I blame the bloke I sit next to at work. Within about three minutes of sitting down in his general vicinity there was a theme song going through my head:

"He coughs, he wheezes,
He smells and spreads diseases..."

Which is, of course, my roundabout way of saying that the bastard has gifted me his cold. That shouldn't be very surprising in the great scheme of things: I've gone back to working in an office with other people. Other people are germ magnets and bogie factories. Much though they should all be hermetically sealed in plastic bags and thrown out of moving trains, this leads to the spread of disease. The black rat during the middle ages has nothing on your standard cubicle farm office environment.

Now I'm not one who subscribes to the 'Man Flu' hysteria favoured by so many people of the trousered persuasion. What I get are mostly colds, not flu. If you can struggle your way into work, plonk yourself down at your desk and spend the next seven and a half hours producing sticky mucus, you don't have flu, no matter how often you tell people you have. You are what is known in medical circles as 'an lying bastard'.

If you actually had flu, you wouldn't be able to get your sweat-drenched, shivering arse out of bed, let alone drive to the office. Your limbs would have the consistency of slimy porridge and weigh about the same as a medium-sized hippopotamus. If he had flu, Conan the Barbarian couldn't clamber his way out from beneath his duvet and into his reasonably priced Reno Fuego. Nor would he lay there, making big puppy eyes at Red Sonioa so she'll nip down to the shops to bring him back a packet of Maltesers and a big yellow bottle of Lucozade. No, he's going to be wondering if it was the bloke he robbed the Serpent King's tower with that gave him the dreaded lurgie, and whether he should rip the bastards bowels out with a toasting fork as a thank you. Just as soon as he's finished throwing up.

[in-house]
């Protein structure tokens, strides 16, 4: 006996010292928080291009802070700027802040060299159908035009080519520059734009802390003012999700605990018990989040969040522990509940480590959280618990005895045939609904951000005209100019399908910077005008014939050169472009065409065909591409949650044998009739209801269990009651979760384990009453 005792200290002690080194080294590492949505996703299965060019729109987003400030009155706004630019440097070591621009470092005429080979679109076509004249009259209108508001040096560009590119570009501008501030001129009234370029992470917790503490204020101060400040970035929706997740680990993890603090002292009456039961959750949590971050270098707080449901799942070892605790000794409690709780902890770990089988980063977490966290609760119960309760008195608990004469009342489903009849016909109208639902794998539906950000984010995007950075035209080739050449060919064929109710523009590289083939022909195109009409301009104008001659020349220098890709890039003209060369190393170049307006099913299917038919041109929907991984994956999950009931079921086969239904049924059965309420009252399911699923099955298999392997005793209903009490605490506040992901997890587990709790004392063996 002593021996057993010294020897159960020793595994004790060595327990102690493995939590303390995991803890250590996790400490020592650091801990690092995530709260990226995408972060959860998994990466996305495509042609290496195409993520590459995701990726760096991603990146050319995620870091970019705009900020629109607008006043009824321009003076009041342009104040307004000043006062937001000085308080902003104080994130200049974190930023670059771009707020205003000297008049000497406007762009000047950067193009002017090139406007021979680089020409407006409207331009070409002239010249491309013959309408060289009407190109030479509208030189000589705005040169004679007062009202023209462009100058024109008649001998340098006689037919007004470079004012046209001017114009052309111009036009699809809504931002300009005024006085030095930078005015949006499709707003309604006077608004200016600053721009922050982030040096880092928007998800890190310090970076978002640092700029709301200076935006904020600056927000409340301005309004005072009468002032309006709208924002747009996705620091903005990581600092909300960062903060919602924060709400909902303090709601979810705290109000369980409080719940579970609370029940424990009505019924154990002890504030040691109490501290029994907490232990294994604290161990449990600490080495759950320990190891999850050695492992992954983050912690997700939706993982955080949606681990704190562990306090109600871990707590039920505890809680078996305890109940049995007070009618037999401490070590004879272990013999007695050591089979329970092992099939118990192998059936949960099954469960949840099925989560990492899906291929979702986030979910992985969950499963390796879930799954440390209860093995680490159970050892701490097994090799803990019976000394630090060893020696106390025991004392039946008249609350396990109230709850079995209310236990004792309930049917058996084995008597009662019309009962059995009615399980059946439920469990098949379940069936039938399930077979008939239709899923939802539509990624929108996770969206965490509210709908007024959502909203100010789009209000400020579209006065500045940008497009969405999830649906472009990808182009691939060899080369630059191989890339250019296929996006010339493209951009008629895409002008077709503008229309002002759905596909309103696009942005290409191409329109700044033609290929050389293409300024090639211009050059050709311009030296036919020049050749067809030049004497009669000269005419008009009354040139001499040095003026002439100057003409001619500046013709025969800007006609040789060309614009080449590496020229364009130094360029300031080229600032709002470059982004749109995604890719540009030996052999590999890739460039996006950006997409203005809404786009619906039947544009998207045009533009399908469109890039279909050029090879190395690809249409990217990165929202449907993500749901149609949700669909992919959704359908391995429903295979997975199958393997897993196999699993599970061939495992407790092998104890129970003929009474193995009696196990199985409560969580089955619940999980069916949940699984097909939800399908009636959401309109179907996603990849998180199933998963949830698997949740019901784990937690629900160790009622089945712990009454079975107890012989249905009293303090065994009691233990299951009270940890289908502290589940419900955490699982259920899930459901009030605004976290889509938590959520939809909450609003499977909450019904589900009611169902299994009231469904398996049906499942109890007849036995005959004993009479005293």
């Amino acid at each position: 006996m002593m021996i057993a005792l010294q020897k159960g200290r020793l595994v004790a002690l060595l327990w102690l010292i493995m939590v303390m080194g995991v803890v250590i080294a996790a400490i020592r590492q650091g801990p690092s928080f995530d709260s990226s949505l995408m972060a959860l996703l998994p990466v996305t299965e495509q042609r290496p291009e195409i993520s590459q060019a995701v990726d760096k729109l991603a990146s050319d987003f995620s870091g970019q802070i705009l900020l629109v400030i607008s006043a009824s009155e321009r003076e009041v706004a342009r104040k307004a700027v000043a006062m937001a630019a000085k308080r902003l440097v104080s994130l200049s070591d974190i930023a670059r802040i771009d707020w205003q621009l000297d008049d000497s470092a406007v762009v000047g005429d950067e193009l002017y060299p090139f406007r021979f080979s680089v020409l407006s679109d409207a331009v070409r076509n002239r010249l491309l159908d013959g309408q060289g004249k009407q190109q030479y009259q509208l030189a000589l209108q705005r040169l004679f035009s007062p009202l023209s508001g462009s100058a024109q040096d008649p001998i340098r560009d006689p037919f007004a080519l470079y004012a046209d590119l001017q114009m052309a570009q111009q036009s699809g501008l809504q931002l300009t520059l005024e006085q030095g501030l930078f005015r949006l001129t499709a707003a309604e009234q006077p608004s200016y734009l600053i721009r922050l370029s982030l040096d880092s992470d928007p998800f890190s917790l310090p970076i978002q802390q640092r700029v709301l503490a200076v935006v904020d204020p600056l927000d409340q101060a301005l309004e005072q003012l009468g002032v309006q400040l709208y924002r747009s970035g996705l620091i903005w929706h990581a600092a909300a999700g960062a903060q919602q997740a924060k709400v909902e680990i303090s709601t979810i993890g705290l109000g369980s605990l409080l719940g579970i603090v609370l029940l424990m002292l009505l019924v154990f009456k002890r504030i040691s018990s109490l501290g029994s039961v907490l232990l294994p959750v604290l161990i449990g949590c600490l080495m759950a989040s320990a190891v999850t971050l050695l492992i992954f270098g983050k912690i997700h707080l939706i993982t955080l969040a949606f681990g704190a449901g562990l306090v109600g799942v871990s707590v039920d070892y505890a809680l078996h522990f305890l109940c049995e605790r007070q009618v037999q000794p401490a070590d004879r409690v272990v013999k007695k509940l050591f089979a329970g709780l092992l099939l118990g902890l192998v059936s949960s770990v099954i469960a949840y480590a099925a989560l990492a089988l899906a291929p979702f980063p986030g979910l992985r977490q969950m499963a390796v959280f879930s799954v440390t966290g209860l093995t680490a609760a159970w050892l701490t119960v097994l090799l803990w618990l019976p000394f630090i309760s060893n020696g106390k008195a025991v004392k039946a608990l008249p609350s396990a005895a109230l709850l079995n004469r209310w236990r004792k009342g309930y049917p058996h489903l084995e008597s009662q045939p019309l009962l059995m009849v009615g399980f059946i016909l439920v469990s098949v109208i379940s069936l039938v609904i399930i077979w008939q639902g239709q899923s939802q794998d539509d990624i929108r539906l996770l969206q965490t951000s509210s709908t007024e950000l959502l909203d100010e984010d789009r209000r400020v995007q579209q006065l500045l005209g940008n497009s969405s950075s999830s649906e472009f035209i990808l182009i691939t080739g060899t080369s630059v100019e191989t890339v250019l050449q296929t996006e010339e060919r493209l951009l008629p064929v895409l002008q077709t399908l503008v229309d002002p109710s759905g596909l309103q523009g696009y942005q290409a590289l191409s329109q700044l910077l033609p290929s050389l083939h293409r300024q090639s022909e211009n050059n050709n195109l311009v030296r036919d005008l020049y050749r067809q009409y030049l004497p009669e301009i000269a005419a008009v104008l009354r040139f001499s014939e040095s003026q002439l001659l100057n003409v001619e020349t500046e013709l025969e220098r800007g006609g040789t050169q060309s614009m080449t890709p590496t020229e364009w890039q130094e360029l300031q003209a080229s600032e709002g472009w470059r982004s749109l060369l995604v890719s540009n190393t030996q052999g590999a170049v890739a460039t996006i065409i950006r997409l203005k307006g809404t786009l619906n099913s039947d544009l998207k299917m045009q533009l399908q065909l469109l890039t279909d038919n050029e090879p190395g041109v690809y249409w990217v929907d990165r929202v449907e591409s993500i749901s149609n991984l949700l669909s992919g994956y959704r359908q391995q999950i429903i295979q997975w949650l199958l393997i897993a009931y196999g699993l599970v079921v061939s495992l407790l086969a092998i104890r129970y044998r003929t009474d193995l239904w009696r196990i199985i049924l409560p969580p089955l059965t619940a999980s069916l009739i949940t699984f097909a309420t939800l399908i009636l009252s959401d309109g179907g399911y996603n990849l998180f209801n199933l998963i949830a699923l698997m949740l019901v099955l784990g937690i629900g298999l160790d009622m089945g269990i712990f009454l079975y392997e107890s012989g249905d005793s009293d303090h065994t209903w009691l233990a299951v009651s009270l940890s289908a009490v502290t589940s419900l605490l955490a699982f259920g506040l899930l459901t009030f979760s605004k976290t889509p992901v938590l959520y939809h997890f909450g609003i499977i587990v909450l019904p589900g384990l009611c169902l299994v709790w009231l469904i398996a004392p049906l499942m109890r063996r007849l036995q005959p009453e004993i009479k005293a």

My main problem at the moment is not so much the cold on it's own, it's how it interacts with the demonized labyrinthine mess three doses of surgery have left my sinuses in. It probably doesn't help that last time I was in the Doctor's Torture Chamber to have my nose hoovered out -- seriously, they do it every other week for about a month and a half after you have the surgery, I won't go into the revolting details, but you're unlikely ever to look at a pair of needle-nosed pliers in the same way ever again -- I was put back on antibiotics . Again. And not the normal stuff either: they were all out of that so I was sent packing with the double-strength horse pills they had malingering about at the back of the drugs cabinet, and a £28.00 bill instead. So not only are they the worlds most expensive chunks of cultivated mould, I need a knife and fork to eat the bloody things.

They make me feel bloody awful as well. I don't like antibiotics. I do not like them with a drink, I do not like them in the sink, I do not like them up the stairs, I do not like them with beard hairs, I do not like those nasty pills, the bloody things make me feel ill. And if they're so damn good for you, how come the wheezer has managed to give me his cold? Eh?*

I'm hoping that 2007 is going to be a much better year than this one has been. I'm thinking of sending 2006 back to the shop with a stiffly worded letter of complaint. I seem to have spent the whole thing with horrifically nasty stuff going into, or coming out of my nose.

* And no, you're not allowed to get all snooty about bacterial infections being different from viruses. It's a rhetorical question.